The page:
2. This talk really made me think. Instead of considering education as it relates to my children and grandchildren, Sir Ken Robinson’s talk, for some reason, made me consider my own education. I think my greatest abilities were to be found outside of those academic skills that were at the core of the curriculums at the schools I attended…especially the very rigorous academic prep school that I attended for grades 7-12. College was just a game for me to get through as quickly as possible. It honestly is only in my later adult years that I’m beginning to identify my real strengths and have come to realize their value. I think I began that journey of discovery through my relationship began with PSCS. I wish I could say that much of my education was just a waste, but in actuality, it was more destructive than that. Oh, would that I could have a do over! Instead, I have to hope that I’m having some influence with my grandchildren, now that I am a very wise old woman.

    1. Yes, Julie! You are a very wise old woman! Your comment made me think of this poem:

      by Jenny Joseph

      When I am an old woman I shall wear purple
      With a red hat which doesn’t go, and doesn’t suit me.
      And I shall spend my pension on brandy and summer gloves
      And satin sandals, and say we’ve no money for butter.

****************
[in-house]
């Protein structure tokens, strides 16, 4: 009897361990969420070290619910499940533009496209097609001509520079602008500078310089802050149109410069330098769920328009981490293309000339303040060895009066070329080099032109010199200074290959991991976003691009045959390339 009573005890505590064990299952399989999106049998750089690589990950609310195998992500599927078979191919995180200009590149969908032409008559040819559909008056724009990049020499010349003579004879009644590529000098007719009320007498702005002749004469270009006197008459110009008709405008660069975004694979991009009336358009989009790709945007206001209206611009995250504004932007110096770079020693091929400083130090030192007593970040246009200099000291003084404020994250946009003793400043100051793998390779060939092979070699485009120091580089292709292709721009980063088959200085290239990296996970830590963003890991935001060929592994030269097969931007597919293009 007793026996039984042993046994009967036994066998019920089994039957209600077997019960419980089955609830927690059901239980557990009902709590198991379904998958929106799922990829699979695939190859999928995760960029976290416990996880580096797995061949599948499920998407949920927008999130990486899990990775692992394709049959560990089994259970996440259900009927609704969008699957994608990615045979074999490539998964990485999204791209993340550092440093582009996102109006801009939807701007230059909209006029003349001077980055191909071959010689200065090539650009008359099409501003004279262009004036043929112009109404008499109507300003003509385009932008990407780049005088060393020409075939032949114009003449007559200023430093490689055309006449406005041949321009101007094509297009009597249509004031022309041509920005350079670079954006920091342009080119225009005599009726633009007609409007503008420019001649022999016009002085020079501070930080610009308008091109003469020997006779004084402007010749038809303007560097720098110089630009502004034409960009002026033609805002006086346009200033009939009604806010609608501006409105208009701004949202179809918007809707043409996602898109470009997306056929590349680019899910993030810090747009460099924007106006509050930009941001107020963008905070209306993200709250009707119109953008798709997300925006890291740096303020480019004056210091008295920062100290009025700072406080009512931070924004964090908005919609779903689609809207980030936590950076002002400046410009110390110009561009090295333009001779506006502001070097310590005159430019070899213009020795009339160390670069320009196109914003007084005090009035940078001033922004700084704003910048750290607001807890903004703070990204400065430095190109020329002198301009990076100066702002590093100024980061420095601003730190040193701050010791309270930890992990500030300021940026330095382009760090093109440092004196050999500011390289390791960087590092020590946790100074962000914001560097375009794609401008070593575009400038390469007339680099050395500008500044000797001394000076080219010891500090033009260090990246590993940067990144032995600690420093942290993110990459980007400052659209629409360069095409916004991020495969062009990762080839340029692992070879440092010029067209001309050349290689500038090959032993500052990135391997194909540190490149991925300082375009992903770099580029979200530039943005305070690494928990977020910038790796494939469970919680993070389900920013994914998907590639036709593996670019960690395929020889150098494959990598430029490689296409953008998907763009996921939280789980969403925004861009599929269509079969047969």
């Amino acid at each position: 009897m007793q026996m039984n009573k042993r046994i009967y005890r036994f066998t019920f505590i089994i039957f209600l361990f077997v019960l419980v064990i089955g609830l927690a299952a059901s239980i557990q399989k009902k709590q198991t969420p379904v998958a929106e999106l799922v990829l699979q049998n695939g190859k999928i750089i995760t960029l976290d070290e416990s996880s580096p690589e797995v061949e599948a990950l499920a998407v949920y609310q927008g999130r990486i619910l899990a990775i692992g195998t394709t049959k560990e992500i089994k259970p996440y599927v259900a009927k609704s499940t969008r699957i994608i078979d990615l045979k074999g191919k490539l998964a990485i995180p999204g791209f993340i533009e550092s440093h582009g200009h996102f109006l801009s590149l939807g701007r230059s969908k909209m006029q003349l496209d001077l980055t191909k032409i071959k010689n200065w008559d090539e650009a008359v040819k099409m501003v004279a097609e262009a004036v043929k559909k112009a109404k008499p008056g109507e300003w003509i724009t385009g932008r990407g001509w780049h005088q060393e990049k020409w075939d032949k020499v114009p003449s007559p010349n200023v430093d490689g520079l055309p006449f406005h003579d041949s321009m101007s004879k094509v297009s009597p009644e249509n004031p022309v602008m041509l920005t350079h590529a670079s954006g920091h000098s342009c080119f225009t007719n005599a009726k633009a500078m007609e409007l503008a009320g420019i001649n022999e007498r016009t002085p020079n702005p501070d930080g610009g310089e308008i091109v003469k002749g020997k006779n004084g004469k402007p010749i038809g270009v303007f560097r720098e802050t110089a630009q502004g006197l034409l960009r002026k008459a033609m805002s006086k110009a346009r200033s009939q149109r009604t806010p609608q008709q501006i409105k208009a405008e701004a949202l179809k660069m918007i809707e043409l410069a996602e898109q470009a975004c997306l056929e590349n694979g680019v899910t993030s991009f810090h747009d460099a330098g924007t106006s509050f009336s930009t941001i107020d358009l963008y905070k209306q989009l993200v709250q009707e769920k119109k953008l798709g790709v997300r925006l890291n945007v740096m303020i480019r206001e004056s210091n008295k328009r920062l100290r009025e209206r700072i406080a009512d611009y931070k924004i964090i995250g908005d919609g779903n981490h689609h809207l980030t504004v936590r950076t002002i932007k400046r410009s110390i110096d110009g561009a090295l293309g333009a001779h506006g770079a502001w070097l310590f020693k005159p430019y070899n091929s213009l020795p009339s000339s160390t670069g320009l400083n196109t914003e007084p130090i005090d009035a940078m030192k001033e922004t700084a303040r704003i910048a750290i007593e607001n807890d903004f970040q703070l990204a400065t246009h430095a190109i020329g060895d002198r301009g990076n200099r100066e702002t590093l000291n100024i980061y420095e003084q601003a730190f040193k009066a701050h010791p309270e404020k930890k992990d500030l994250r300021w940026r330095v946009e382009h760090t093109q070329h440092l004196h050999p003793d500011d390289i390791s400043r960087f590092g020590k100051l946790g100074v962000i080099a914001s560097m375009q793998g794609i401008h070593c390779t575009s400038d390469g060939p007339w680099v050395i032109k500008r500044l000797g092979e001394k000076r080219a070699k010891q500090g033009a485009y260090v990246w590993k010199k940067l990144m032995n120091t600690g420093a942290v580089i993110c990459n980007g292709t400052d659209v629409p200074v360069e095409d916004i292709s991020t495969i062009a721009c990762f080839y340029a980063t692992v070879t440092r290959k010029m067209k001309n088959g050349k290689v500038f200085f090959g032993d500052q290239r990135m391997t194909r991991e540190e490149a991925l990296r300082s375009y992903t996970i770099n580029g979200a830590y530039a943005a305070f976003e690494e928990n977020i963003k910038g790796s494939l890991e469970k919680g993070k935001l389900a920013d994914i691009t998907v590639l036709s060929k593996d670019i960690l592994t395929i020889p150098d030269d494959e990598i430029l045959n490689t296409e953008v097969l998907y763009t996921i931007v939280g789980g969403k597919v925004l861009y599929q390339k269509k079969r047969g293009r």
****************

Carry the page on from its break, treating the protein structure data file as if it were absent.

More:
I shall sit down on the pavement when I’m tired
      And gobble up samples in shops and press alarm bells
      And run my stick along the public railings
      And make up for the sobriety of my youth.
      I shall go out in my slippers in the rain
      And pick flowers in other people’s gardens
      And learn to spit.

      You can wear terrible shirts and grow more fat
      And eat three pounds of sausages at a go
      Or only bread and pickle for a week
      And hoard pens and pencils and beermats and things in boxes.

      But now we must have clothes that keep us dry
      And pay our rent and not swear in the street
      And set a good example for the children.
      We must have friends to dinner and read the papers.

      But maybe I ought to practice a little now?
      So people who know me are not too shocked and surprised
      When suddenly I am old, and start to wear purple.